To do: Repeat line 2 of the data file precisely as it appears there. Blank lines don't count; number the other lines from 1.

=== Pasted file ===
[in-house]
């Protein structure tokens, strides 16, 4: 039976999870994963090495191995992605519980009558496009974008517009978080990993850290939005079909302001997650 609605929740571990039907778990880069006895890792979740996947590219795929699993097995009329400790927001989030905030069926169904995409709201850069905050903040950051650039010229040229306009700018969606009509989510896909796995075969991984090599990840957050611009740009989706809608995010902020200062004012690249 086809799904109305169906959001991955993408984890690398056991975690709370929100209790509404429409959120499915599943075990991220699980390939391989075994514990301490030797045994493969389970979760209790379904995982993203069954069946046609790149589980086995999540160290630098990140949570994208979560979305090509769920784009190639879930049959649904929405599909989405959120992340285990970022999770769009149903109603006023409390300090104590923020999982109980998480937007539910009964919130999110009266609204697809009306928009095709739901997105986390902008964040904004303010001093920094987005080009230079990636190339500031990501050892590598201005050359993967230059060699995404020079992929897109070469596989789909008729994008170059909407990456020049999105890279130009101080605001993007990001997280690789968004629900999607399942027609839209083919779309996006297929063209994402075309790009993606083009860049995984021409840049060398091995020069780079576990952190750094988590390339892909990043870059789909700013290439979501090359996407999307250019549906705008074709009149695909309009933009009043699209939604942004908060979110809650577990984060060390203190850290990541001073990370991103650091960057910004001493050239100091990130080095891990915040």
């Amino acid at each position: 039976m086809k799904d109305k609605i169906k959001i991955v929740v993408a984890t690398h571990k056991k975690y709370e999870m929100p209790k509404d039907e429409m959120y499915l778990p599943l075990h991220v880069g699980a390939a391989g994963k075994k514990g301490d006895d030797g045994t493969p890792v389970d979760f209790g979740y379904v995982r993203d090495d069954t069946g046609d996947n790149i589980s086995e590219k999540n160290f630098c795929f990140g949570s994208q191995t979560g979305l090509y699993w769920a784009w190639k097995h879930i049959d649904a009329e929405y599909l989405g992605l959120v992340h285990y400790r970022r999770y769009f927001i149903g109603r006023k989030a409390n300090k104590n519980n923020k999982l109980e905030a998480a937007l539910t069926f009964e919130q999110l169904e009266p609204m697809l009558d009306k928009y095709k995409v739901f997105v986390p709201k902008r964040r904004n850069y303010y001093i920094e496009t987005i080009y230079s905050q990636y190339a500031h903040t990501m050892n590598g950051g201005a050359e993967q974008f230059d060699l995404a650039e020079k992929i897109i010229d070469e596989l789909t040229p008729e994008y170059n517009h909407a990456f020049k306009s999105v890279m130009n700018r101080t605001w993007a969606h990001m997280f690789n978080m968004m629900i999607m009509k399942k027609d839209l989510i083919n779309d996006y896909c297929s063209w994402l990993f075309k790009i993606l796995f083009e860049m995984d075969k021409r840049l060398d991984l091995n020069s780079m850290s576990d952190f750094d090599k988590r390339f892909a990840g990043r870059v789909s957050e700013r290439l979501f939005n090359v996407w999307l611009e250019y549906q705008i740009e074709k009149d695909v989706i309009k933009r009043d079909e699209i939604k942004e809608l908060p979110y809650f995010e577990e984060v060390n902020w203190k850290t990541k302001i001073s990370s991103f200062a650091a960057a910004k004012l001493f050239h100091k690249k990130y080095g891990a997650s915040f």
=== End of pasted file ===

């Protein structure tokens, strides 16, 4: 039976999870994963090495191995992605519980009558496009974008517009978080990993850290939005079909302001997650 609605929740571990039907778990880069006895890792979740996947590219795929699993097995009329400790927001989030905030069926169904995409709201850069905050903040950051650039010229040229306009700018969606009509989510896909796995075969991984090599990840957050611009740009989706809608995010902020200062004012690249 086809799904109305169906959001991955993408984890690398056991975690709370929100209790509404429409959120499915599943075990991220699980390939391989075994514990301490030797045994493969389970979760209790379904995982993203069954069946046609790149589980086995999540160290630098990140949570994208979560979305090509769920784009190639879930049959649904929405599909989405959120992340285990970022999770769009149903109603006023409390300090104590923020999982109980998480937007539910009964919130999110009266609204697809009306928009095709739901997105986390902008964040904004303010001093920094987005080009230079990636190339500031990501050892590598201005050359993967230059060699995404020079992929897109070469596989789909008729994008170059909407990456020049999105890279130009101080605001993007990001997280690789968004629900999607399942027609839209083919779309996006297929063209994402075309790009993606083009860049995984021409840049060398091995020069780079576990952190750094988590390339892909990043870059789909700013290439979501090359996407999307250019549906705008074709009149695909309009933009009043699209939604942004908060979110809650577990984060060390203190850290990541001073990370991103650091960057910004001493050239100091990130080095891990915040």